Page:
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Microsoft Pushes Parallel Programming For The Masses

Darryl K. Taft covers IBM, big data and a number of other topics for TechWeekEurope and eWeek

Parallelising data will be easy enough for ordinary programmers, according to speakers at Microsoft’s PDC

Microsoft is planning to deliver parallel programming to the masses, using data parallelism, a conference has heard.

The company is attacking the issue of parallel computing or concurrency on a number of levels, including at the language level, the runtime level and the operating system level, S. “Soma” Somasegar, senior vice president of Microsoft Developer Division, said in an interview with eWEEK at the Microsoft Professional Developers Conference (PDC) in Los Angeles.

“Parallel” and “data” appear to be two of the most frequently used terms at this PDC, and Somasegar said Microsoft has an emerging effort to pursue “data parallelism,” also known as loop-level parallelism- is a form of parallelisation of computing across multiple processors in parallel computing environments.

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“We are grappling with something called data parallelism,” Somasegar said. “We think parallel programming is great, a lot of programming today deals with data. The more we can think about what data parallelism looks like, the more we think we can execute effectively on that. So one of the things we have in the parallel programming world and partnering with the C++ guys is looking at whether there are extensions that we should do that enable data parallelism.”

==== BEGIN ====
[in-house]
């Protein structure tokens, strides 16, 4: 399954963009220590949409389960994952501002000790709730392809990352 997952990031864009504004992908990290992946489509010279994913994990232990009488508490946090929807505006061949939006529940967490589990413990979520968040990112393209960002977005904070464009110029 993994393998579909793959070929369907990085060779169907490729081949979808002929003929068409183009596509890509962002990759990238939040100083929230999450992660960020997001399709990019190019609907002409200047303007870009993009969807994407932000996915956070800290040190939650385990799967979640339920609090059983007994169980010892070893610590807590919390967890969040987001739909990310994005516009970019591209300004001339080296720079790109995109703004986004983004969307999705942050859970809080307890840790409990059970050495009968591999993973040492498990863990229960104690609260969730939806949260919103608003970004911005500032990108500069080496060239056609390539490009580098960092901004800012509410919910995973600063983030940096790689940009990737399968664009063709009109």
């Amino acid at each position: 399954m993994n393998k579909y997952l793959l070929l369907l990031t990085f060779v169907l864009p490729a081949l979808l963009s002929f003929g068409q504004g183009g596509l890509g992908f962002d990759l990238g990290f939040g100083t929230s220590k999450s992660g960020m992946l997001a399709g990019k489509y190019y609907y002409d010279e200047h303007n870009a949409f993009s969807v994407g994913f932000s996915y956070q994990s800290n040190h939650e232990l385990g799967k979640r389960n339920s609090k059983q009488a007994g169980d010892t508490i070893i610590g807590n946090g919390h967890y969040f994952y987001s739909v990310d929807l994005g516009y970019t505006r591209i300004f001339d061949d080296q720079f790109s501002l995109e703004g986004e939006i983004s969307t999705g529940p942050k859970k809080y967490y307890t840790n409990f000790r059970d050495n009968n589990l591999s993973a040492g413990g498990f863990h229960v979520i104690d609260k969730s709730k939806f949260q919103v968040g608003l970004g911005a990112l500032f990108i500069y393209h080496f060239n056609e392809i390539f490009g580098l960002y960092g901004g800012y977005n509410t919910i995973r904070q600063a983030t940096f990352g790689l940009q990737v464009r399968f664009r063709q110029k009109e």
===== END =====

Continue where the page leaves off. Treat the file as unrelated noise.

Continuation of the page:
Somasegar explained that if a developer is going to do any kind of operation on data, either they can do it sequentially or they can do it in parallel. Mostly today it happens in a sequential way. “So you are limited by how fast you can go through a particular data access in a sequential way,” he said. “But if you have a large data set and you can partition the data set into half a dozen data sets or a dozen data sets and you can do some operations in parallel, you can do it that much faster.”

Data as a service gets attention

Microsoft focused a lot on the increasing need for programmers to interact more directly with data. The company announced a new effort known by the codename “Dallas,” which is an effort to deliver a data-as-a-service solution. Both SQL Azure and the new SQL Server Modeling Services offerings – ways for developers to get closely involved with data – demanded much attention at sessions and meetings at the PDC.

“You cannot talk to a developer today who doesn’t need access to data,” Somasegar said. “You cannot see an application that doesn’t have some involvement with data. We used to view programming as programming and data as data. But with the release of LINQ {Language Integrated Query] a few years ago, that was an attempt to get these two islands to be more integrated. Whether you are thinking about cloud, whether you’re thinking about on-premises on the back end, or whether you’re thinking about the front-end with a client, you really need to think about what your data access story looks like. So it’s a natural evolution, but probably one that is a little late in coming for the world at large.”